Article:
Lets assume user A makes an edit on a page. User B undoes that edit. The edit of user A can be safely marked as patrolled: If the edit of A has been wrong, then it can be marked as patrolled because it it's been reverted. And If there is any other action needed then it should be enough to review B's edit. OTOH, if A's edit was right, it again deserves to be marked as patrolled. In this situation it's again the edit of user B which needs to be reviewed.

Sorry, I did understand it, but I worded my response badly. I should have written something like "I don't think it makes sense to mark all undone edits as patrolled (particularly when the edit is undone by a user whose own edits aren't marked as patrolled)" instead. You do have a good point though and if someone wants to make all undos mark the undone edit as patrolled, I wouldn't be against that.

@Izno It's easily possible to set edits as patrolled whenever they are undone by users who have patrolling privileges. If that's your objection it's easily addressed. In my experience, it's annoying to look at the patrolled list and see items that are already undone.

Per Dalba, it shouldn't be a problem to mark the undone edit as patrolled. It's either undone and can be patrolled, or it was right and can be patrolled. Only the reversion may need patrolling. (if the reverting user isn't autopatrolled) Also, marking undone edits could (if desired) be restricted to certain user groups. (in that case I would restrict it to autopatrollers I think)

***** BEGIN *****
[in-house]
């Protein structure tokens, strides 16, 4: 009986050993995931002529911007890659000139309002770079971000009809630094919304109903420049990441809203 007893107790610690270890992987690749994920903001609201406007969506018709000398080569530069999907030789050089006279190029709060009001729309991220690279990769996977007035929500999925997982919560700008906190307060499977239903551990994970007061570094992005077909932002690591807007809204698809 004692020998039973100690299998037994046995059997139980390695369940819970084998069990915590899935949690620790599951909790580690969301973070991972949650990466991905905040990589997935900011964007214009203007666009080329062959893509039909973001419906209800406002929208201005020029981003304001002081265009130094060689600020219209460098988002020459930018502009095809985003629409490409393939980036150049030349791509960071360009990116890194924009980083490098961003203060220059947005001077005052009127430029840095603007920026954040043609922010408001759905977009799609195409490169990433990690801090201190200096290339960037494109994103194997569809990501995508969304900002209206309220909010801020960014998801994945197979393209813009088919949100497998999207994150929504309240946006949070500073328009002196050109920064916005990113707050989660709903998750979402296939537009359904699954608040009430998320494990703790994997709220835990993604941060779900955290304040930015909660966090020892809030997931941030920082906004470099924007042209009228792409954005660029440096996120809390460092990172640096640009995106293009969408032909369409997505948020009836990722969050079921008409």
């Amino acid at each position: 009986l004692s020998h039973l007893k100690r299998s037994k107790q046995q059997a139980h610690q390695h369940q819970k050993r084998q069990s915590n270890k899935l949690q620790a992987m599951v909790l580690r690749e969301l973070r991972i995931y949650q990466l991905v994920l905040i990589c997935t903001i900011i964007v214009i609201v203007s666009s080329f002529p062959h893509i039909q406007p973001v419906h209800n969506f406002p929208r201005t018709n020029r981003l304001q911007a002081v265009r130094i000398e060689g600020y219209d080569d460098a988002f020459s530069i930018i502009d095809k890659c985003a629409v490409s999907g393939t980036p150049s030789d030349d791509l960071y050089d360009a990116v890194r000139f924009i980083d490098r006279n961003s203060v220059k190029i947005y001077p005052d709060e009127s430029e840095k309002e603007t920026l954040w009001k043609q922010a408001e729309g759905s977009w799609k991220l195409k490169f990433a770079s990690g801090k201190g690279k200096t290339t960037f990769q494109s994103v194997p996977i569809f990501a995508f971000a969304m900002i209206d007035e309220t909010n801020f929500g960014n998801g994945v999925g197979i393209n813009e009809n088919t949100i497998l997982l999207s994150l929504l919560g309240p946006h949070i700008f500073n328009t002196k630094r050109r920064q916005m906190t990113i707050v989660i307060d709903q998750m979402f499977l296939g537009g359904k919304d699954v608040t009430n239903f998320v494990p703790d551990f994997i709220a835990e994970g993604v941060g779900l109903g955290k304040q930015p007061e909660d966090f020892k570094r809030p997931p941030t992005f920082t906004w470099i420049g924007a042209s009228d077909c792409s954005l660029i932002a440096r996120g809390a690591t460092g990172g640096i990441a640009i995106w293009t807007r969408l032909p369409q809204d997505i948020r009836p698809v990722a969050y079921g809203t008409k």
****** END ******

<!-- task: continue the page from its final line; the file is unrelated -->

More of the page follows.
The rollback feature has as benefit that it can undo multiple edits at once, and it is does not allow for changing the new revision. It cleanly and automatically restores a previous version.

Given the feature is only available to a subset of trusted users, auto-patrolling the reverted edits and the revert itself is as such fairly uncontroversial I think and beneficial to reducing patroller workload.

With undo its a bit more complicated because:

  • Undo allows the editor to change the page at the same time. This means it remains a judgement call on the patroller side whether the edit did indeed undo the change it claims to undo, and whether any additional changes are in acceptable state. Marking the original edit as patrolled and leaving the undo as unpatrolled is not sufficient because the undo might not even undo the original at all, a patroller would not likely not discover this and makes the overall process more complicated than it needs to be.
  • Undo allows older edits to be undone as well not just the most recent one.

This last one is a good reason in favour of making it connected with the autopatrol functionality because even trusted users (e.g. rollbackers) do not have currently an easy way to undo an older edit (if there are no conflicts) and mark it as patrolled.

Perhaps the following would make sense:

  • If the editor saving the undo has the patrol right,
  • and we determine the undo was saved without changes to the page or edit summary,
  • then we automatically mark the original as patrolled on the patroller's behalf.

That seems uncontroversial and is perhaps was what originally led to this idea, before being generalised to all undos.